JV: See above answer, with one point of clarification: My ideal outcome would be the very long-shot hope of the independent or third-party candidate prevailing.

DM: Michael Bloomberg, who VandeHei suggests as a potential leading member of the new Innovation Party, flirted with a run this year. Fifty-nine percent of voters told the AP they would definitely not vote for him. A Morning Consult poll found that he'd lose to Trump and Hillary Clinton, 37 to 36 to 13, and to Trump and Sanders, 34 to 35 to 12. Why would a non-Bloomberg Innovation Party candidate do better?

JV: Bloomberg chose not to run because he concluded a pro-big-banks billionaire could not win an Electoral College majority. He also shares most of Hillary Clinton's views and calculated he could never beat her. I agree with his assessment that a superrich New Yorker isn't what the public is pining for right now. The ideal candidate would need to be an outsider who can tap into the populist mood of voters. I offered some stylistic and strategic dimensions to consider. I also wondered whether Bloomberg could be persuaded to help underwrite the movement, much like he does the anti-gun effort.

DM: Bloomberg ultimately decided not to run because he concluded, "if I entered the race, I could not win. I believe I could win a number of diverse states — but not enough to win the 270 Electoral College votes necessary to win the presidency." Why is Bloomberg wrong? What does VandeHei know that Bloomberg doesn't?

JV: See above.

DM: VandeHei argues that you can pull in the 40 percent of Americans who don't vote with a third party contender. What makes him think this? Turnout in 1992 was only 55.2 percent. In 2012, without a third-party contender, it was 54.9 percent. What's so special about the Innovation Party nominee that was missing in Ross Perot?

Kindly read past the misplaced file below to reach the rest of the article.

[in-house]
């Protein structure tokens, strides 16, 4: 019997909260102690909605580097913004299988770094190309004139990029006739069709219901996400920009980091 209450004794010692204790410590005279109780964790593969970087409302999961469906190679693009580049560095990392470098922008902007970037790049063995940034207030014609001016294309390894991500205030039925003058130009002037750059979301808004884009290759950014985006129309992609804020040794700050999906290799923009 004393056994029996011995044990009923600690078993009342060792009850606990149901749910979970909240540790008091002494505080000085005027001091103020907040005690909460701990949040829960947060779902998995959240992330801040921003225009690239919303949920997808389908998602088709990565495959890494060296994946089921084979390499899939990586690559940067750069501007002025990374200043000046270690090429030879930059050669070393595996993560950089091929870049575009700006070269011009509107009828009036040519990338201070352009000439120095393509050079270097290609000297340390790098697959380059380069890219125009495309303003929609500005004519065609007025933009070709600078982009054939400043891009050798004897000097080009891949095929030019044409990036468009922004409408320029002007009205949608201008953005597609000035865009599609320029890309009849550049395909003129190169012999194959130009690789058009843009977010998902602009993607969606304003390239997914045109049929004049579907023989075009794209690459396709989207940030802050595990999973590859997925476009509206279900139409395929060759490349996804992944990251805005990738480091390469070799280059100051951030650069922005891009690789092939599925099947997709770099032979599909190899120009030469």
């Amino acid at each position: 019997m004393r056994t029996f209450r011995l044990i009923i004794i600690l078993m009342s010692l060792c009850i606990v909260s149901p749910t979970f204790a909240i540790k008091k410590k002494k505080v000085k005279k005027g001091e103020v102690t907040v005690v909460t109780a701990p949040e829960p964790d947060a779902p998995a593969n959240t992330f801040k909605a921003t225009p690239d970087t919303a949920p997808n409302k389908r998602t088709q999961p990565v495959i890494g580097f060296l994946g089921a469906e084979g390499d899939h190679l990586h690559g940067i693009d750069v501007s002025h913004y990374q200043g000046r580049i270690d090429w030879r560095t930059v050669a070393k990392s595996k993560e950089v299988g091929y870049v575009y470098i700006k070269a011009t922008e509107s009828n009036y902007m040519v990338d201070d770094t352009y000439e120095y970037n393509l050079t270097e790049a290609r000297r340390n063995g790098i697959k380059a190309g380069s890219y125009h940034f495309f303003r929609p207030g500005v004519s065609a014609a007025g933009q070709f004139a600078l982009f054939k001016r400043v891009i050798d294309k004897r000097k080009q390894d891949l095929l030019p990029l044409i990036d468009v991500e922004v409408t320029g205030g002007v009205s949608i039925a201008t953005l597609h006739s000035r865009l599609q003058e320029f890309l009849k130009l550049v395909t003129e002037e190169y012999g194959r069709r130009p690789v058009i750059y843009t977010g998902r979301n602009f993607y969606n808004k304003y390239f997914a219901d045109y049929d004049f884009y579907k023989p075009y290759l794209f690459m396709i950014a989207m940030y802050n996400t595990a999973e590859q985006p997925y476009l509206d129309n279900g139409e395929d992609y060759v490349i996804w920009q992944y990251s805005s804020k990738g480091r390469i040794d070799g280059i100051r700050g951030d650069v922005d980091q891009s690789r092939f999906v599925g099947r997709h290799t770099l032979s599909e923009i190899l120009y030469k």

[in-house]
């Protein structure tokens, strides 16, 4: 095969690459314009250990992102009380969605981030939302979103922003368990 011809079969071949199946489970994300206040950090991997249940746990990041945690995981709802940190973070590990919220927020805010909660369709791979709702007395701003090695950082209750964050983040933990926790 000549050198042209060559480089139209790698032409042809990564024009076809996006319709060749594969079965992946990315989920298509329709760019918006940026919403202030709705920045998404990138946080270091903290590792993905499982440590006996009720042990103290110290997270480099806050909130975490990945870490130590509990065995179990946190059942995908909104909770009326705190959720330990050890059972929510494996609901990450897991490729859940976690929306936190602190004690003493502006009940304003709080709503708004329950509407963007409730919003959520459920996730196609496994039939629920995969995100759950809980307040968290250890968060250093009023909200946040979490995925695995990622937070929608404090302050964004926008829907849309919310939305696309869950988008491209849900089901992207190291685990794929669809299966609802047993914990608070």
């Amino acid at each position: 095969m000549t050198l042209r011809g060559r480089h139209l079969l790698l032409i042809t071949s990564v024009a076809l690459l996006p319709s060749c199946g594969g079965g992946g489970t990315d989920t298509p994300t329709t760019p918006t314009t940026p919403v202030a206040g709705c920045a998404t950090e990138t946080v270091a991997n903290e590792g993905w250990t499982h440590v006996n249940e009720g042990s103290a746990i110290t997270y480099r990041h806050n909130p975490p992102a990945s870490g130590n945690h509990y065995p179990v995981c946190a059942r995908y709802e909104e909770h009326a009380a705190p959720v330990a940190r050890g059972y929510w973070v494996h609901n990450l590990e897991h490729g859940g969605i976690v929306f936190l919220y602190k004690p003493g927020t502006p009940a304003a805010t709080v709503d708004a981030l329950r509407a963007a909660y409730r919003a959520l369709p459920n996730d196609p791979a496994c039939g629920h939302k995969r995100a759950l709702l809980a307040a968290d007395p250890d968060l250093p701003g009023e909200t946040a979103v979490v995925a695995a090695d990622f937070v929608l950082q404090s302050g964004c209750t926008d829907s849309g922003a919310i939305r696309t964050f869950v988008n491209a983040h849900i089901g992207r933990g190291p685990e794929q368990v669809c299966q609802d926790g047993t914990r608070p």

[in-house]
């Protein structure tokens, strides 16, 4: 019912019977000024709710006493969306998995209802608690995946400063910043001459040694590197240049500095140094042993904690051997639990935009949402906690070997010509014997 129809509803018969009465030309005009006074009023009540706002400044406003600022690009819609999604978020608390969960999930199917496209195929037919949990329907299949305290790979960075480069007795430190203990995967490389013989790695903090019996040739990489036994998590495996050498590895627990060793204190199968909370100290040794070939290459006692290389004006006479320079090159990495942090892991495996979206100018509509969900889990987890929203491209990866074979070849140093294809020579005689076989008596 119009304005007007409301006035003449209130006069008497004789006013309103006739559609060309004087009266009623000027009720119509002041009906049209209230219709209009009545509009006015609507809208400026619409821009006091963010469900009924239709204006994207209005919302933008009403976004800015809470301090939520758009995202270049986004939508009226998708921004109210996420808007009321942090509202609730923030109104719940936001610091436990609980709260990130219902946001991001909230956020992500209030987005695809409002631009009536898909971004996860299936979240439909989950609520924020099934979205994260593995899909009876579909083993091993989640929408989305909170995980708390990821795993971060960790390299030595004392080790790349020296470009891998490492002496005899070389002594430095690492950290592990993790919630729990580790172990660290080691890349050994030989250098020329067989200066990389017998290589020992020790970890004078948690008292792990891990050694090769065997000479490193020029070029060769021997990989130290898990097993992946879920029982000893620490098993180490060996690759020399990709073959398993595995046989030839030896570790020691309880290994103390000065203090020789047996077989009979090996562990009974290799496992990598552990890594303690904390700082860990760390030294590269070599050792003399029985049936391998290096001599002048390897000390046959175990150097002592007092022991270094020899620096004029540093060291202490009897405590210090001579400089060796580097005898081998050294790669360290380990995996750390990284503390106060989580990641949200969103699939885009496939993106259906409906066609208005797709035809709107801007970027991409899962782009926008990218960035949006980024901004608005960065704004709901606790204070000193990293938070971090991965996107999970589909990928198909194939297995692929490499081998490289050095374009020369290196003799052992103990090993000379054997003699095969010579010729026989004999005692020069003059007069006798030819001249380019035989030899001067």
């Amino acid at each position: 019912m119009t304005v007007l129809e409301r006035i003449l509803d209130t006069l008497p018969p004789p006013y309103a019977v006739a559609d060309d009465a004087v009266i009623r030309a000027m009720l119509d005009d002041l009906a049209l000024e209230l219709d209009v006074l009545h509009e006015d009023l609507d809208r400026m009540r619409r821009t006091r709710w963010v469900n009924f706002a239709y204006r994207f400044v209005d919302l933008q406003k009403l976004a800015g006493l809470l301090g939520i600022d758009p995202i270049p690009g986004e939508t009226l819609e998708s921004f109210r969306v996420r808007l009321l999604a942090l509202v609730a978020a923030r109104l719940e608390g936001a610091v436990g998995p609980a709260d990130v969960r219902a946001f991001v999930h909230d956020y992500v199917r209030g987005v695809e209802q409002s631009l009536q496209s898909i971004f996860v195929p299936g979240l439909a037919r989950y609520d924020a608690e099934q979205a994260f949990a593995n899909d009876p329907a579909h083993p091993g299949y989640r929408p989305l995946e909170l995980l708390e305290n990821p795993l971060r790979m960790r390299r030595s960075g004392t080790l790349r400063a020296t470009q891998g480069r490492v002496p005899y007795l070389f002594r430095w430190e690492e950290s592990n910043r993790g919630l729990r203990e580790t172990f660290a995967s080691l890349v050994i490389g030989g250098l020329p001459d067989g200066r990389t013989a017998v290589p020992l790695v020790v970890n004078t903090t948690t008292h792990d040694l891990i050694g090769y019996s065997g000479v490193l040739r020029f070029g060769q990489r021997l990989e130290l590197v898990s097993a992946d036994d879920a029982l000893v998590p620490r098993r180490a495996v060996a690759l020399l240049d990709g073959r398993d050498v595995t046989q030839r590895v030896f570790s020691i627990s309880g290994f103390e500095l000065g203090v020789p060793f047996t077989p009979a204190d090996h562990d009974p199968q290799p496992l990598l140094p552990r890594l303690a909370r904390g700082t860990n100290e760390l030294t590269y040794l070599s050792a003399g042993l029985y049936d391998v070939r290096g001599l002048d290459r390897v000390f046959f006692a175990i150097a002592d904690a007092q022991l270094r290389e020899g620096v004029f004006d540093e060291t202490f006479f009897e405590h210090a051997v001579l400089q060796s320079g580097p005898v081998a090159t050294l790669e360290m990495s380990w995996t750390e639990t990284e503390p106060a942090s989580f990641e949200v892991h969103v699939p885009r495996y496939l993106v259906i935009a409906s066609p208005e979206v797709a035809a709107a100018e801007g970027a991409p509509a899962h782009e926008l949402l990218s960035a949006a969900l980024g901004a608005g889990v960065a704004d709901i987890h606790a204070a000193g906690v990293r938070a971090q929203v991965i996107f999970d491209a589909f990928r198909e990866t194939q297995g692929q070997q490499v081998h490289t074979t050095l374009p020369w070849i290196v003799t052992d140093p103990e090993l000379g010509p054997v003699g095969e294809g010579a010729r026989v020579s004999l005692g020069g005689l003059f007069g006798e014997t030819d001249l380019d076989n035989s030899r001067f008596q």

JV: I feel this question is redundant. Most people hate politics. They should. It has been a long time since someone outside of the two parties has offered a compelling reason to rethink that hatred. You might be right that people who don't vote will never vote. I just think you are wrong. I know many people who sit out elections but are the first to volunteer at school or shovel an elderly neighbor's driveway. I refuse to believe that if someone came along with the right personality and right message — and compelled people to think differently about the changing world before us — that some non-voters couldn't be persuaded to vote.

DM: Texas's deadline for independent candidates is May 9; candidates have to have 79,939 signatures from people who didn't vote in the March 1 primary for either party. Does VandeHei think the Innovation Party can form, pick a candidate, and get 79,939 signatures in less than two weeks? Does he think they can win without so much as competing in the second-biggest state in the union?

JV: This is a huge problem, of course. It is very, very late to make a run, especially as an organized party. I do believe the right movement, harnessed to social media, especially if headed by someone with social fame (even if they are not the candidate per se), could get on enough ballots to win. I would argue that even a movement that loses is better than none at all.